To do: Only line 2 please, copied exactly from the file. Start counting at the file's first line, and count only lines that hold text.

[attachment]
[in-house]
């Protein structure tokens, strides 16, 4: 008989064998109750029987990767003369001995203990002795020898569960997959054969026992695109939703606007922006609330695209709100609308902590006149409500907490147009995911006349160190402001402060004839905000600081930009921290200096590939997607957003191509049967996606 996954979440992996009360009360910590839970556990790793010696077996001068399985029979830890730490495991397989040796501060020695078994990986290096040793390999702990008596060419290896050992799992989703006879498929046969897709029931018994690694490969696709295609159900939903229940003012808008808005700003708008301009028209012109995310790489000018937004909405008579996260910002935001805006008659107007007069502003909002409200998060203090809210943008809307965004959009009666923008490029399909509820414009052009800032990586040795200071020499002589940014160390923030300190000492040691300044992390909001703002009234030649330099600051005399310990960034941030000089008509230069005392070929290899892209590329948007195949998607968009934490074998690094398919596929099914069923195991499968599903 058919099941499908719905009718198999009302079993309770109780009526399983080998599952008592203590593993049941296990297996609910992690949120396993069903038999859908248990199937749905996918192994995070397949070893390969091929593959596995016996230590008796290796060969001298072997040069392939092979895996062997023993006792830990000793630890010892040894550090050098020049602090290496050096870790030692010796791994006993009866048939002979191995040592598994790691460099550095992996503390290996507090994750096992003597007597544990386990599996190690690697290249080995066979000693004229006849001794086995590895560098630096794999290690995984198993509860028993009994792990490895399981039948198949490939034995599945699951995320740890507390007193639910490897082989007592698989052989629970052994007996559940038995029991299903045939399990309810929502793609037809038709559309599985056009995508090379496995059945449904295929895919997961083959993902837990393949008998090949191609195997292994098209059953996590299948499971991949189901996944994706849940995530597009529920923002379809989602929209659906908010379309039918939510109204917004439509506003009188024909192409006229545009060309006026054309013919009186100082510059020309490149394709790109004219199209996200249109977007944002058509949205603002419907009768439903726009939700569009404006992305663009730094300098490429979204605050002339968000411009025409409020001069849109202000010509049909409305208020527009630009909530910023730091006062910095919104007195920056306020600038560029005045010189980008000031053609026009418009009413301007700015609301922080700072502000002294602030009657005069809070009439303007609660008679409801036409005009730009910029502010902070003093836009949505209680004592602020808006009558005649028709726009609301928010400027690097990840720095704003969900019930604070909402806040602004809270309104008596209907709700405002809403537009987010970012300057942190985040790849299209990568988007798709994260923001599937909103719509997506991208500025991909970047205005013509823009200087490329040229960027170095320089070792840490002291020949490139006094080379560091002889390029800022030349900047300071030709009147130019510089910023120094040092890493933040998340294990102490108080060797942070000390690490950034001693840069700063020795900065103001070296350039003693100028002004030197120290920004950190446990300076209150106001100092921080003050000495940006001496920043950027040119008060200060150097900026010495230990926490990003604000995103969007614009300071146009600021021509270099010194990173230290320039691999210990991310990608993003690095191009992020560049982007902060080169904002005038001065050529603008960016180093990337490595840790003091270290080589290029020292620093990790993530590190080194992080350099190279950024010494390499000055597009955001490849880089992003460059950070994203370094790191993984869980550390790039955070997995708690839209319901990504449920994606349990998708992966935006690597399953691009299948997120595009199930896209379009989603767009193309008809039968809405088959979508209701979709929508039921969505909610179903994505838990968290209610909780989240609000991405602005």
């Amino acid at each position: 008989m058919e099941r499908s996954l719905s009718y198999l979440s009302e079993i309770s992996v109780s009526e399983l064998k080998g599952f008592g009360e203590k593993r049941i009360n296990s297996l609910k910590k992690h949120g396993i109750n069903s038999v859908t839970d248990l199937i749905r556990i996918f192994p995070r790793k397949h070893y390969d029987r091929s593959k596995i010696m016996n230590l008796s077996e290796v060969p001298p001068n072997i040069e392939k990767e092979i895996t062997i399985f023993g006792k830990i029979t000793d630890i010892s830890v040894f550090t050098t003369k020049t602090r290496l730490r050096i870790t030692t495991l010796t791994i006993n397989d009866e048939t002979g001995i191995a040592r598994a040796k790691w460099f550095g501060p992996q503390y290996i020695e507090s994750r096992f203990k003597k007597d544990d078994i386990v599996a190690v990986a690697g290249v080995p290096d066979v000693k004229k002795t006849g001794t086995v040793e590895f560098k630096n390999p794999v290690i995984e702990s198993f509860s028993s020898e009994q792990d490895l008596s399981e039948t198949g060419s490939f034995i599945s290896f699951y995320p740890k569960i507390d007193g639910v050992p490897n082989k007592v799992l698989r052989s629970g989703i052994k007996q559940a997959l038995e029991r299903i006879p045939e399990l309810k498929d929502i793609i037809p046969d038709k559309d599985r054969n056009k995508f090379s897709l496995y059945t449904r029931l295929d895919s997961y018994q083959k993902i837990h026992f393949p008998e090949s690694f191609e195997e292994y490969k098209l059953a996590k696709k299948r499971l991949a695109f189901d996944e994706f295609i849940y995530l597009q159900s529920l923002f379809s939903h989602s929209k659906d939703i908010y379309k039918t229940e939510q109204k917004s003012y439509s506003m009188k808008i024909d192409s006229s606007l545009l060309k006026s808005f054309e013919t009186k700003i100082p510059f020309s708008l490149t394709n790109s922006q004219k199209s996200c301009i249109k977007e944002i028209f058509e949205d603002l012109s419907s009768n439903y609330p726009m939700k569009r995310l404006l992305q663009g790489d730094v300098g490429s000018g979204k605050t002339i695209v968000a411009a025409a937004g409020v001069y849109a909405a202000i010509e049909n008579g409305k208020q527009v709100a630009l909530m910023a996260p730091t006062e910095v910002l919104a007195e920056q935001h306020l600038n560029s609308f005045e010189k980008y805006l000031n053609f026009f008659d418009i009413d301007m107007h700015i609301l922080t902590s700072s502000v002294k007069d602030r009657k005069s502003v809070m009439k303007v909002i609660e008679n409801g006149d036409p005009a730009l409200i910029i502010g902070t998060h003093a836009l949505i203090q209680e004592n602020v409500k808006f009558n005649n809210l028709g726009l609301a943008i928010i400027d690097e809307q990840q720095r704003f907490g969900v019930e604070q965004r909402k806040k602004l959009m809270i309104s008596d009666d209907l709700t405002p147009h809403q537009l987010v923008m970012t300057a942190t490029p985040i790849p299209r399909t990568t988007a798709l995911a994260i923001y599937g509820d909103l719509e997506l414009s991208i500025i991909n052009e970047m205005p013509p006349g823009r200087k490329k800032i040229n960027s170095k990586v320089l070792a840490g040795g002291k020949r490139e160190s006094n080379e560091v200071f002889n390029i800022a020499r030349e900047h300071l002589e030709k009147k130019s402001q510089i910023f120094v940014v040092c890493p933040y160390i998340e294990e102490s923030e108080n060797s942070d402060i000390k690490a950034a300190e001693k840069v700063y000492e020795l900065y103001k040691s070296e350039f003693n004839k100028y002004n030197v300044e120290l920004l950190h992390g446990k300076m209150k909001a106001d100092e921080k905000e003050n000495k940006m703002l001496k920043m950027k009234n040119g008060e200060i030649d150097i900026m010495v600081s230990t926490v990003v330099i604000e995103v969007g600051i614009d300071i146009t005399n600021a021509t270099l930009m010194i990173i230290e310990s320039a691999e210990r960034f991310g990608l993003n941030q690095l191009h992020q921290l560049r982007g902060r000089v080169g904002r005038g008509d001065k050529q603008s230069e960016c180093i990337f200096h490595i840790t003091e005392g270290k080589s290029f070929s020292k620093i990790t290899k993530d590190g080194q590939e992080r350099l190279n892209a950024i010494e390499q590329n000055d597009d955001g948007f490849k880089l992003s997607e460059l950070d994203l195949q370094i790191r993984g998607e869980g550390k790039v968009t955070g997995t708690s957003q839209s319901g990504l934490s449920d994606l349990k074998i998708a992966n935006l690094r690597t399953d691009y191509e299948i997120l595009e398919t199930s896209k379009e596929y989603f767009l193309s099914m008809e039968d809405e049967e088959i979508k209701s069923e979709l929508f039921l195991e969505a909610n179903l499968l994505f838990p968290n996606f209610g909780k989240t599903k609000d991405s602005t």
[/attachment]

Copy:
């Protein structure tokens, strides 16, 4: 008989064998109750029987990767003369001995203990002795020898569960997959054969026992695109939703606007922006609330695209709100609308902590006149409500907490147009995911006349160190402001402060004839905000600081930009921290200096590939997607957003191509049967996606 996954979440992996009360009360910590839970556990790793010696077996001068399985029979830890730490495991397989040796501060020695078994990986290096040793390999702990008596060419290896050992799992989703006879498929046969897709029931018994690694490969696709295609159900939903229940003012808008808005700003708008301009028209012109995310790489000018937004909405008579996260910002935001805006008659107007007069502003909002409200998060203090809210943008809307965004959009009666923008490029399909509820414009052009800032990586040795200071020499002589940014160390923030300190000492040691300044992390909001703002009234030649330099600051005399310990960034941030000089008509230069005392070929290899892209590329948007195949998607968009934490074998690094398919596929099914069923195991499968599903 058919099941499908719905009718198999009302079993309770109780009526399983080998599952008592203590593993049941296990297996609910992690949120396993069903038999859908248990199937749905996918192994995070397949070893390969091929593959596995016996230590008796290796060969001298072997040069392939092979895996062997023993006792830990000793630890010892040894550090050098020049602090290496050096870790030692010796791994006993009866048939002979191995040592598994790691460099550095992996503390290996507090994750096992003597007597544990386990599996190690690697290249080995066979000693004229006849001794086995590895560098630096794999290690995984198993509860028993009994792990490895399981039948198949490939034995599945699951995320740890507390007193639910490897082989007592698989052989629970052994007996559940038995029991299903045939399990309810929502793609037809038709559309599985056009995508090379496995059945449904295929895919997961083959993902837990393949008998090949191609195997292994098209059953996590299948499971991949189901996944994706849940995530597009529920923002379809989602929209659906908010379309039918939510109204917004439509506003009188024909192409006229545009060309006026054309013919009186100082510059020309490149394709790109004219199209996200249109977007944002058509949205603002419907009768439903726009939700569009404006992305663009730094300098490429979204605050002339968000411009025409409020001069849109202000010509049909409305208020527009630009909530910023730091006062910095919104007195920056306020600038560029005045010189980008000031053609026009418009009413301007700015609301922080700072502000002294602030009657005069809070009439303007609660008679409801036409005009730009910029502010902070003093836009949505209680004592602020808006009558005649028709726009609301928010400027690097990840720095704003969900019930604070909402806040602004809270309104008596209907709700405002809403537009987010970012300057942190985040790849299209990568988007798709994260923001599937909103719509997506991208500025991909970047205005013509823009200087490329040229960027170095320089070792840490002291020949490139006094080379560091002889390029800022030349900047300071030709009147130019510089910023120094040092890493933040998340294990102490108080060797942070000390690490950034001693840069700063020795900065103001070296350039003693100028002004030197120290920004950190446990300076209150106001100092921080003050000495940006001496920043950027040119008060200060150097900026010495230990926490990003604000995103969007614009300071146009600021021509270099010194990173230290320039691999210990991310990608993003690095191009992020560049982007902060080169904002005038001065050529603008960016180093990337490595840790003091270290080589290029020292620093990790993530590190080194992080350099190279950024010494390499000055597009955001490849880089992003460059950070994203370094790191993984869980550390790039955070997995708690839209319901990504449920994606349990998708992966935006690597399953691009299948997120595009199930896209379009989603767009193309008809039968809405088959979508209701979709929508039921969505909610179903994505838990968290209610909780989240609000991405602005």